Edward Sapir (18841939). Language: An Introduction to the Study of Speech. 1921.
these rules are far from absolute. We have already seen that Hebrew prefixes its pronominal elements in certain cases, suffixes them in others. In Chimariko, an Indian language of California, the position of the pronominal affixes depends on the verb; they are prefixed for certain verbs, suffixed for others.
It will not be necessary to give many further examples of prefixing and suffixing. One of each category will suffice to illustrate their formative possibilities. The idea expressed in English by the sentence I came to give it to her is rendered in Chinook7 by i-n-i-a-l-u-d-am. This wordand it is a thoroughly unified word with a clear-cut accent on the first aconsists of a radical element, -d- to give, six functionally distinct, if phonetically frail, prefixed elements, and a suffix. Of the prefixes, i- indicates recently past time; n-, the pronominal subject I; -i-, the pronominal object it;8-a-, the second pronominal object her; -l-, a prepositional element indicating that the preceding pronominal prefix is to be understood as an indirect object (-her-to-, i.e., to her); and -u-, an element that it is not easy to define satisfactorily but which, on the whole, indicates movement away from the speaker. The suffixed -am modifies the verbal content in a local sense; it adds to the notion conveyed by the radical element that of arriving or going (or coming) for that particular purpose. It is obvious that in Chinook, as in Hupa, the greater part of the grammatical machinery resides in the prefixes rather than in the suffixes.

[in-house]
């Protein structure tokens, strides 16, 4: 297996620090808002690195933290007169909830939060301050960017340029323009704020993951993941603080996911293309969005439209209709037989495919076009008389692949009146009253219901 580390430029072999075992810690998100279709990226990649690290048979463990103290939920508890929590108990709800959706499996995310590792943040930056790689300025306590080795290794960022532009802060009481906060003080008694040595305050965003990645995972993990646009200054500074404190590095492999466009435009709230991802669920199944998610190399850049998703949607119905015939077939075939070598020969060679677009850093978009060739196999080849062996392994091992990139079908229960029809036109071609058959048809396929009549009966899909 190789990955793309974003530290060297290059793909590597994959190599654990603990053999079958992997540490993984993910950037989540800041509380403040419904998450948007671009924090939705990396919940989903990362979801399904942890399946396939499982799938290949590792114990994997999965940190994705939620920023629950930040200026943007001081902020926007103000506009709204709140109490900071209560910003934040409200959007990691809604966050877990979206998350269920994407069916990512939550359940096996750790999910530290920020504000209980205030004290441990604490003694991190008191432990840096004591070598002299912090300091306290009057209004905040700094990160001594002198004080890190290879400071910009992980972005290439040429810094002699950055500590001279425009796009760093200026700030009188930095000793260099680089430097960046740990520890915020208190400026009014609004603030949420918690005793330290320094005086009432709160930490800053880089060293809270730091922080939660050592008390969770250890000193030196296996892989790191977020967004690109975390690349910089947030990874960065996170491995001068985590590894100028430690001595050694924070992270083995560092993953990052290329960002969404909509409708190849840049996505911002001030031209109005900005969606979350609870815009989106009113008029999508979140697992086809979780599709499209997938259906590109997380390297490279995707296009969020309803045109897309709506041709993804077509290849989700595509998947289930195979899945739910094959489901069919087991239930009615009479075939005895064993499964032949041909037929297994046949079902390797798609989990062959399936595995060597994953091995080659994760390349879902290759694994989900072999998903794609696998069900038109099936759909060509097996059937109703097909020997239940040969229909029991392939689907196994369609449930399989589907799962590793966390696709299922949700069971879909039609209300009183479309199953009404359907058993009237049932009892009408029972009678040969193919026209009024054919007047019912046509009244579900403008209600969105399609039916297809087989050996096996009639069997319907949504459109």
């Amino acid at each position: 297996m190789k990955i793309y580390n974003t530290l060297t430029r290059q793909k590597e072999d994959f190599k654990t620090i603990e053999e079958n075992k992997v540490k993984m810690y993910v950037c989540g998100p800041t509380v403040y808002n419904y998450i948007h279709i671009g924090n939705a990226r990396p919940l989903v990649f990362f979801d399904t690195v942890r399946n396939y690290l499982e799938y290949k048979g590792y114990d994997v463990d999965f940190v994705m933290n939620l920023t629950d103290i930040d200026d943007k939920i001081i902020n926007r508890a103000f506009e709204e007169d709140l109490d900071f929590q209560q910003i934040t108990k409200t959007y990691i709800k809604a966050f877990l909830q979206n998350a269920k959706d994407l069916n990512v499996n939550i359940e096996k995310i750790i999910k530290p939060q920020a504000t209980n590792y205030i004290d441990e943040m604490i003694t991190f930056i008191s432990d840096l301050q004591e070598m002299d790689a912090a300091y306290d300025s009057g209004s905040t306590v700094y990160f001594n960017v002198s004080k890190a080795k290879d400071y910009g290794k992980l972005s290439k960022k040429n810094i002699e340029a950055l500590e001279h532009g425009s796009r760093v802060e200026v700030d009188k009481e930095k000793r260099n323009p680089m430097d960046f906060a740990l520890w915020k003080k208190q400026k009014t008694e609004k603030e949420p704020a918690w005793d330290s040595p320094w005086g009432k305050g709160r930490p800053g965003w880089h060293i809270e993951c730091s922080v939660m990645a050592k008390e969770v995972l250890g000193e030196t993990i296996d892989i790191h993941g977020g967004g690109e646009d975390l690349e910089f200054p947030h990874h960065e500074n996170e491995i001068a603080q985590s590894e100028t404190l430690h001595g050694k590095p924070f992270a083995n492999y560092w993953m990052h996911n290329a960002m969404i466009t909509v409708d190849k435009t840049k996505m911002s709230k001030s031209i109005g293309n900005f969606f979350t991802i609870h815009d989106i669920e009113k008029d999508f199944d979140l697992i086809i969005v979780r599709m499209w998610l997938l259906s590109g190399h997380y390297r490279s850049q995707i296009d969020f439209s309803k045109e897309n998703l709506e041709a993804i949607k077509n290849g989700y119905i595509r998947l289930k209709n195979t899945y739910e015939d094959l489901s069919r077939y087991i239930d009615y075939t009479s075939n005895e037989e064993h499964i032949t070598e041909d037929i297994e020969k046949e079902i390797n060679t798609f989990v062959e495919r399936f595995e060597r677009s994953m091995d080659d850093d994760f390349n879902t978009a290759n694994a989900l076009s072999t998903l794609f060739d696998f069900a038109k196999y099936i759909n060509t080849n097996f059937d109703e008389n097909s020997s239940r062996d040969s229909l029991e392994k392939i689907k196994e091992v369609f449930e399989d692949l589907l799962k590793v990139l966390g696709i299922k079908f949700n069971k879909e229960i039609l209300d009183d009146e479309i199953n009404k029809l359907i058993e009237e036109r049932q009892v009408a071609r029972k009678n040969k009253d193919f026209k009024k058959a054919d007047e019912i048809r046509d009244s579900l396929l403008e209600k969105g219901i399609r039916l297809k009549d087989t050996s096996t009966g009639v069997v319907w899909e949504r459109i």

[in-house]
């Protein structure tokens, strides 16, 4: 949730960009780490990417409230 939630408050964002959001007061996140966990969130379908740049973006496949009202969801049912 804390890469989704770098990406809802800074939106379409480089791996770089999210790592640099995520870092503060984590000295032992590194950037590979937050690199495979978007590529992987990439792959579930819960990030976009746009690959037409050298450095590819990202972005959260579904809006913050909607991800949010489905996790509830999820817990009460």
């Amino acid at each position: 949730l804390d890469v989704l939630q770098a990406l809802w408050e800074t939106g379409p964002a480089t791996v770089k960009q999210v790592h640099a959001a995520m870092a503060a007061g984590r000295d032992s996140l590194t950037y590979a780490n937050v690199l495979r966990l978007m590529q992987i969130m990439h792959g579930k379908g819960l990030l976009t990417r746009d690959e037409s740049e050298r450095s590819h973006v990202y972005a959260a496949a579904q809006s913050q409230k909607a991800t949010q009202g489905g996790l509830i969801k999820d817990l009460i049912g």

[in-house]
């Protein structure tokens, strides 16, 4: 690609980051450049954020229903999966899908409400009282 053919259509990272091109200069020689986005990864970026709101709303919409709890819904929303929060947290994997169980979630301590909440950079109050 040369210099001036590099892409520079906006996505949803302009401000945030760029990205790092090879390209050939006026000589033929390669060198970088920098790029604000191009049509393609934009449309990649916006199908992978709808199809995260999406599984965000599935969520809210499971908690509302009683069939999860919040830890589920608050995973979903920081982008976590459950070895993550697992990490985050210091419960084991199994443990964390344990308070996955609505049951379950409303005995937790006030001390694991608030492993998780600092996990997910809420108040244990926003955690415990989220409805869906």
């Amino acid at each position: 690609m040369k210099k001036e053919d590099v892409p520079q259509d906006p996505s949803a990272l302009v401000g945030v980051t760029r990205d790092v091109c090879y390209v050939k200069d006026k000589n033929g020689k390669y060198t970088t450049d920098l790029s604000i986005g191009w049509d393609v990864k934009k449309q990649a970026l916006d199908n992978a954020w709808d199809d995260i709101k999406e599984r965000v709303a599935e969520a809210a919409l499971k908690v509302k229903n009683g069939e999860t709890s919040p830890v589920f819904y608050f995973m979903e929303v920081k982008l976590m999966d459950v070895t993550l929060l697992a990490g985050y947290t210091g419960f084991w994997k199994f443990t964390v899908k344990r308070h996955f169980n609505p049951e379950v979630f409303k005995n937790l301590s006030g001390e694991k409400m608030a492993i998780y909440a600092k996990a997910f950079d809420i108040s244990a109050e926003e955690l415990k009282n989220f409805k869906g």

A reverse case, one in which the grammatically significant elements cluster, as in Latin, at the end of the word